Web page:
Jarvis Bike Lane Usage Continues to Increase in 2012

Bike traffic on Jarvis Street has nearly quadrupled since Spring 2010

Cycling traffic continues to increase on Jarvis Street despite the decision to remove the bike lanes. John Taranu and the Ward 27 Cycle Toronto group, which includes Jarvis Street, conducted a bike count this month from morning to dusk and found a doubling of a previous doubling of cyclists:

As you probably know, the City of Toronto undertook cyclist counts on Jarvis St in 2010 and 2011, before and after the installation of the Jarvis bike lanes. However, no cyclist counts have been done since then. We decided to do our own counts by videotaping the street for an entire day in October 2012 from a location overlooking Jarvis (at Isabella) and then counting the number of cyclists per hour. The results were surprising.

Cycling use has continued to increase steadily since 2010, the last year counts were made. From spring to fall 2010, after the bike lanes were installed, the number of cyclists nearly doubled. Since then, from fall 2010 to fall 2012, the number of cyclists has nearly doubled again. Even two years after the installation of the lanes, more and more cyclists are using the lanes.

In morning rush hour, from 8AM to 9AM, there are around 1000 southbound cars using this section of Jarvis, and over 100 southbound bicycles (according to the City count). The bicycle mode share is 10%. By installing bike lanes, the overall capacity of Jarvis has been increased by 10% in just two years!

These counts were taken at Jarvis south of Isabella, a section that sees somewhat less bicycle and automobile traffic than further south at College and Gerrard. It is likely the same trend holds further south.

A few notes are needed to explain the methodology. The videos were taken on October 2nd and October 3rd 2012, from 8AM to 7PM when there is sufficient daylight. The early morning and evenings are too dark to be able to see the traffic. The video was sped up 4x to make counting easier. Only southbound cyclists were counted; the videotaping location meant that some northbound cyclists obscured by cars. The video for Tuesday October 2nd is available online here: youtu.be/NJl_tZMxsGM.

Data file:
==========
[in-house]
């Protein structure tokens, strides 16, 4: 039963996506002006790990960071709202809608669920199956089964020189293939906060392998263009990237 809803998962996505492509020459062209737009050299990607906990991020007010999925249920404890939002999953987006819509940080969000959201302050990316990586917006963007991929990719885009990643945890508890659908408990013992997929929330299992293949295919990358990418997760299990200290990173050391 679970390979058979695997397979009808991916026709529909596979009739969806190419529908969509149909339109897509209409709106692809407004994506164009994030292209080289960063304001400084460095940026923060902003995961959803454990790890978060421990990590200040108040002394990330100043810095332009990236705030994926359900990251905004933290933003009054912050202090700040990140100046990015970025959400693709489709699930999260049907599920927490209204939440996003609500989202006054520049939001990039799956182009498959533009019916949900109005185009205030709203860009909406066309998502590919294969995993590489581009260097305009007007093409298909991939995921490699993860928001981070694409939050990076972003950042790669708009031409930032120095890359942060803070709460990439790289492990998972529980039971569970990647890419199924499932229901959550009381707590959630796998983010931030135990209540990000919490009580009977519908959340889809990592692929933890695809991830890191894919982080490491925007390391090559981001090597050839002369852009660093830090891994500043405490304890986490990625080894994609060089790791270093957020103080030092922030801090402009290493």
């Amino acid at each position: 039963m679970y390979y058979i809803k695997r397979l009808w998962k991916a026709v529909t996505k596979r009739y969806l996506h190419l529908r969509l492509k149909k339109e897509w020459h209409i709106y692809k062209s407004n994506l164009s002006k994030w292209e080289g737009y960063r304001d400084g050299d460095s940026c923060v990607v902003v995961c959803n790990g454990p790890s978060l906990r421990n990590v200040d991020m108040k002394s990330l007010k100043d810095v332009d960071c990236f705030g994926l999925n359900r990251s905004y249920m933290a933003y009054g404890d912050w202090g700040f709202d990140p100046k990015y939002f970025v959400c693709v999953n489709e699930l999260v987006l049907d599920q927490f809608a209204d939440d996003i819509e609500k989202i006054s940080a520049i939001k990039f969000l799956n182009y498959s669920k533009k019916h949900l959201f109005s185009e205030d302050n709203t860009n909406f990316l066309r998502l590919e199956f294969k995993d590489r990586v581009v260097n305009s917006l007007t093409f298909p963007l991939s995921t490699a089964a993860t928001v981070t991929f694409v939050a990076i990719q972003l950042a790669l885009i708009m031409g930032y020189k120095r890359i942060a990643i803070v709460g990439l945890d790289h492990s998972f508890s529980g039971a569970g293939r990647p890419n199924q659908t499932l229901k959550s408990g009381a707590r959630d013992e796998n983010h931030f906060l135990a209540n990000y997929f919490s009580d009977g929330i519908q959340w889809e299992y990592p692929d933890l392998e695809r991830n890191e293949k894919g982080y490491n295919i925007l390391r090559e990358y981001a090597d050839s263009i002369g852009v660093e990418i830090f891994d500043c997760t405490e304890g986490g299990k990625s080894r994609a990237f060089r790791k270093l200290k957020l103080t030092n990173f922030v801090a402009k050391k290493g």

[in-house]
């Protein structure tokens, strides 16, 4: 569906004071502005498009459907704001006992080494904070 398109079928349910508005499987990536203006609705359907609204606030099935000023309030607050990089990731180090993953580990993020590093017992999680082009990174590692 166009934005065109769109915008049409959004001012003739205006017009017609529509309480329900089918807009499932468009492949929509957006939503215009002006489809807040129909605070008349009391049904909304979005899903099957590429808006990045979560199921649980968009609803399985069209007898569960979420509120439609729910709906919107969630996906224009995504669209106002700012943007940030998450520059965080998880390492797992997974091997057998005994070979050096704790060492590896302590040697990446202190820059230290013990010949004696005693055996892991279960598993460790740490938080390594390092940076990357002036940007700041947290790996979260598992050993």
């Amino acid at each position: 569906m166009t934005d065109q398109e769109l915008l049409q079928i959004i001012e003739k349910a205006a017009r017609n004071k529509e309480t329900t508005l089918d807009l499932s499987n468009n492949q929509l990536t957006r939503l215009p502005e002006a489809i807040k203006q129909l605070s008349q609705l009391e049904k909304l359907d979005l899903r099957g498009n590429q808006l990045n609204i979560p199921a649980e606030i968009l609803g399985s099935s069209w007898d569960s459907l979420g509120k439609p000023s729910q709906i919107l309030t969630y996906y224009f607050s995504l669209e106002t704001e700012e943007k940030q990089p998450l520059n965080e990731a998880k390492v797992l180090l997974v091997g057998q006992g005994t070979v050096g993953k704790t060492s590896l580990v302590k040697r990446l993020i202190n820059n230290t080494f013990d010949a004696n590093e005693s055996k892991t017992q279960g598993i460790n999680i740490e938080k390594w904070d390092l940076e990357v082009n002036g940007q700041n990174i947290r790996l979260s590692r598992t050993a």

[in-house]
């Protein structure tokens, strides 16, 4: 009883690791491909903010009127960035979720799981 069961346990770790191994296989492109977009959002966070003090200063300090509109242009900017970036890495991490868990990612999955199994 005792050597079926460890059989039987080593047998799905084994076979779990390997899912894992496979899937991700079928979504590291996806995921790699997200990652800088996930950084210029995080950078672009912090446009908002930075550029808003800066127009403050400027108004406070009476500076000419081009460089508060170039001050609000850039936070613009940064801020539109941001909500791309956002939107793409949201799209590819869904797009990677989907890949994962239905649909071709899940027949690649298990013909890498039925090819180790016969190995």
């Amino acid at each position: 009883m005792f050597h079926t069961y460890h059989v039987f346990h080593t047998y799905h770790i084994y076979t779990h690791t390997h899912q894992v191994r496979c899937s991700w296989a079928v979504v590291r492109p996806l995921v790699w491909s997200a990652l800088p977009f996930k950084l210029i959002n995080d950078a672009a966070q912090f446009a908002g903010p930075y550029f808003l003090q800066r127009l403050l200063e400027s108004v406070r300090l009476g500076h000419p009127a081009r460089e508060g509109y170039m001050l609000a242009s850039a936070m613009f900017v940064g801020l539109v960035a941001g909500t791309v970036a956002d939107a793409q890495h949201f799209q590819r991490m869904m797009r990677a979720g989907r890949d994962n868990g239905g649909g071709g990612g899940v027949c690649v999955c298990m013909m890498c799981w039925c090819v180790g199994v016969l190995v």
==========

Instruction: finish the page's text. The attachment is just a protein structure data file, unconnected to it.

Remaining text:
Where will the people go once the lanes are removed?

Comments

Too bad Toronto does not have a Michael Bloomberg (of New York City, too bad its not a "world class city") as a mayor. He is quoted in an article from this link http://www.capitalnewyork.com/article/politics/2012/10/653... where he says:

'"Cyclists and pedestrians and bus riders are as important, if not, I would argue, more important than automobile riders," said Bloomberg, at the National Association of City Transportation Officials, of which his transportation commissioner Janette Sadik-Khan is president. "We need the trucks to be able to deliver merchandise. I don't know there's any great solution to that. But mass transit is the only ways we're gonna work ourselves out of the congestion that always inhibits growth. And we're finding ways to do that."'

and '"The streets are there to transport people," he said. "They're not there necessarily for cars, they're to transport people, and there's lots of different ways of transporting people," he said. "In fact, one of the original ways was walking."'

Why do opponents to bicycle lanes explain that they remove "travel Lanes"? Especially, when people still "travel", but at a slower speed. As well, when they do "travel" at a slower speed, they are able to observe the neighbourhood more. They will more likely "see" a store than someone driving at a high rate of speed. The only reason for adding more lanes for automobiles, not bicycles, is to add speed and bypass the neighbourhood as quickly as possible.

Ford wants the Jarvis lanes removed out of spite, and it may be the only reason he's giving way to the separated bike lane concept - although none could be added until at least 2014 (after he's gone I hope).

I believe Transportation staff were ordered not to conduct another traffic count after the priority left turn was added a Gerrard, and there have been no further City counts of cyclists. So, the traffic delays may be insignificant and the cycling numbers may be well above their previous measure.

All of the numbers point to keeping the lanes, as does the initial EA recommendation that the fifth lane be removed to improve the public realm on Jarvis, but to a man who has only removed bike lanes, this can't be a much of a concern.

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